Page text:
Jonathan Solomon was a former residential student at Lingfield Hospital School, which later changed its name to become Young Epilepsy.
When were you first diagnosed?
Think I was about 5 or 6 years old. I was told my seizures started after I was attacked on the way home from school. I was bullied at school and even more so when my epilepsy started. Even my teachers behaved badly. I remember two occasions, the first time a teacher didn’t believe I was having a seizure and he pulled the chair away from under me, and the second time they didn’t believe me when I had a seizure on the football pitch, and they went back into school and left me out in the pouring rain. My dad was a Governor of the school so there was a lot of fuss made! My very first seizure was a tonic clonic, late on a Saturday night. My parents called the community nurse out, because they didn’t know about epilepsy. In the 70’s there weren’t many anti-epileptic drugs available, and I hated taking them as a little boy. They were always so hard to swallow. I used to have lots of auras and about 10 little seizures a day at first, I remember my mum used to say “if you feel a seizure starting, lie down”. She just wanted me to be safe, but it really annoyed the teachers when I kept lying down.
How did the diagnosis of epilepsy affect your life?
Having epilepsy had a major impact on my life. I spent most of my childhood living at Lingfield Hospital School. I moved there when I was eight and stayed there until I was 19. Being a teenager and making the change into adulthood is bad enough for most teenagers but when you’ve got epilepsy it’s many times worse. I wanted to do all the things my sisters were doing; staying out late, drinking alcohol, finding out about the opposite sex.
What happened when you left Lingfield Hospital School?
When I left Lingfield I had nowhere else to go but home. My mum was anxious about this because dad had died five years earlier. I had no neurologist and was still having lots of seizures. My family was also overprotective and this hindered adult transition. I did not have any friends back home. and my days were not organised as they had been when I lived at Lingfield. I began to forget the life skills I’d been taught and I got very fed up.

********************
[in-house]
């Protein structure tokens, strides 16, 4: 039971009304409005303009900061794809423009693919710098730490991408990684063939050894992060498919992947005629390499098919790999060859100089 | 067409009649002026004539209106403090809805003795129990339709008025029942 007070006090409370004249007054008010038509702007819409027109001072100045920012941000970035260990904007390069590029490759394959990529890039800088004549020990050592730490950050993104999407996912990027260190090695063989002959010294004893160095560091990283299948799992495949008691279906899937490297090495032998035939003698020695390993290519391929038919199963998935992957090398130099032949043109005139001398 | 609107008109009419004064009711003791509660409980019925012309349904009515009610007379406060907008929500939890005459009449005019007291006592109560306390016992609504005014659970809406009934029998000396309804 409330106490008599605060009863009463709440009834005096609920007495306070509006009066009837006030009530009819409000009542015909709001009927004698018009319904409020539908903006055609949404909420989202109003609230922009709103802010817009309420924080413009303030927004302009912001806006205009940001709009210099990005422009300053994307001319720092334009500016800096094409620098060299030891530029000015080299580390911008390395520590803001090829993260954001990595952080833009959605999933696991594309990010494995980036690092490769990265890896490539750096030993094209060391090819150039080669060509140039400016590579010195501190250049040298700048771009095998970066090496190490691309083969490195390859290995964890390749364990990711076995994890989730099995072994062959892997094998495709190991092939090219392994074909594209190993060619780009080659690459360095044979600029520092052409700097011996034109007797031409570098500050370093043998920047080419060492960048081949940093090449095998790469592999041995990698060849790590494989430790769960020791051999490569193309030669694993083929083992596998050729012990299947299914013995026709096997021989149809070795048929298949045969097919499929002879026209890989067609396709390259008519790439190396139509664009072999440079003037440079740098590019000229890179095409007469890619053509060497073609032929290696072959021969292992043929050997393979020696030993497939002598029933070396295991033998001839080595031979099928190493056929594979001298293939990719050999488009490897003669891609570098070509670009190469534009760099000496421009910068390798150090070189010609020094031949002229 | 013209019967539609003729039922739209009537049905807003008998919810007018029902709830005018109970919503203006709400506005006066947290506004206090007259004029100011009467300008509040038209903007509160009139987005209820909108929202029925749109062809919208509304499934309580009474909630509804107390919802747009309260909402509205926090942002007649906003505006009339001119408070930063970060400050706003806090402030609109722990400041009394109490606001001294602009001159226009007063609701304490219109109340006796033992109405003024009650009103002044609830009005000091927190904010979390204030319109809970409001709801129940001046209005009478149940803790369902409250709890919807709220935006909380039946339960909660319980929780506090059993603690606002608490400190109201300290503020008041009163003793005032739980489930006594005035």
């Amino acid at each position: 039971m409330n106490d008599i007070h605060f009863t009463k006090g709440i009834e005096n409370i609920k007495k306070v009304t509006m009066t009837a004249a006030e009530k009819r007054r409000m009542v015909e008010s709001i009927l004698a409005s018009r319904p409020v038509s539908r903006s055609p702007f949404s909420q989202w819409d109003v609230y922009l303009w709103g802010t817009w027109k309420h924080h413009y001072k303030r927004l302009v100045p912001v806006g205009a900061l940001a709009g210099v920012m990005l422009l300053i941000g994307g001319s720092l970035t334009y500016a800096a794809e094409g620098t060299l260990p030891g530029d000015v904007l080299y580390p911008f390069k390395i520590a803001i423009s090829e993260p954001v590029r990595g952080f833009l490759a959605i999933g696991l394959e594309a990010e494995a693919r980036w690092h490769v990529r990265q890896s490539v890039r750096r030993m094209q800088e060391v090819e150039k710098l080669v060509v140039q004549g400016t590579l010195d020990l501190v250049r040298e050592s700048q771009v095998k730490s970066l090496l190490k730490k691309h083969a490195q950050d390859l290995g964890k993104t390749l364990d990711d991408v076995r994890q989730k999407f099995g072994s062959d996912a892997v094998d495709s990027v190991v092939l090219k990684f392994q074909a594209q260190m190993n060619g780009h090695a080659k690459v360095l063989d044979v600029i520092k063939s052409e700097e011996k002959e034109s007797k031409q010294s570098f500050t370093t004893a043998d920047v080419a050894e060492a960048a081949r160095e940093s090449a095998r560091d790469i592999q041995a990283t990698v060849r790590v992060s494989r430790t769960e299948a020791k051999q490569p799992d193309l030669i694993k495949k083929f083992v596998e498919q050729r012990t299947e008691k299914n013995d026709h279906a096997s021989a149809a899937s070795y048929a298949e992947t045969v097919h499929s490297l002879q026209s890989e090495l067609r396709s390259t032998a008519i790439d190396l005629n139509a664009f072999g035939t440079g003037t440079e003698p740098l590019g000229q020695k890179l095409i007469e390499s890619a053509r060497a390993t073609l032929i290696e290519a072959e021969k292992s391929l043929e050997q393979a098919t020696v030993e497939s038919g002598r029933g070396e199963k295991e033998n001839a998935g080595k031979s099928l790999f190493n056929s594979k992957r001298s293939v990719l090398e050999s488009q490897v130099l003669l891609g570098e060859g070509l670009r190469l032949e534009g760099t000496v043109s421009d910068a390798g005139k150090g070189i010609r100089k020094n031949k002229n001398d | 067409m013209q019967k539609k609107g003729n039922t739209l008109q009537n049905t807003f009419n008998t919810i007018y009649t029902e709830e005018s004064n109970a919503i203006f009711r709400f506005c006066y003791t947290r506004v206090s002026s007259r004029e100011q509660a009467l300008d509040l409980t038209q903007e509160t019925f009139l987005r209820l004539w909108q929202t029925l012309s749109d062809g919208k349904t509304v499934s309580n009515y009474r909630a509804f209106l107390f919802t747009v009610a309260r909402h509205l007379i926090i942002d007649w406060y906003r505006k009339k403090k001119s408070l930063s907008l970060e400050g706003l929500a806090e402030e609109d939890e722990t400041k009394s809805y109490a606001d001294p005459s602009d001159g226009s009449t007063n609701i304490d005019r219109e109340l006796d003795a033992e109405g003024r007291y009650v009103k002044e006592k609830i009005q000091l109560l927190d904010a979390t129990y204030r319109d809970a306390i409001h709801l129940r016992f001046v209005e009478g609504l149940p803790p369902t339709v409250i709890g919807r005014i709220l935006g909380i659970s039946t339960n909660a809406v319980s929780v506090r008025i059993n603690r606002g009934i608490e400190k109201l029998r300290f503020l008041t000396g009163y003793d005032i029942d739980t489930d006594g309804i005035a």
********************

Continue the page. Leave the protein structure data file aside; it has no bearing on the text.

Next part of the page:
Eventually mum found out about a hostel in the grounds of Kings College Hospital in London for young adults with neurological conditions. It was supported living and if we needed any help, we called the hospital. I was 20 at the time and did my teenage to adult transition there. Boy that was fun! I lived near my family in Lowestoft in sheltered housing for a few years, and at that point, I even held down a job at an old people’s home. I loved that job! For the first time I had lots of friends and people saw me for who I was.
Where are you living now?
These days I live at the Meath Epilepsy Trust in Godalming. Hopefully next year I’ll be moving to a smaller residential placement, nearer my family and friends in Suffolk. But I’ll always be grateful to Lingfield for giving me the confidence to cope.
What message would you give a young person living with epilepsy today?
Try not to let anyone grind you down! As my mum and dad would say, ‘there’s always something new round the corner for you’!
Having epilepsy isn’t the end of the world, may seem it sometimes, but it’s not! Google
famous people with epilepsy to see what I mean.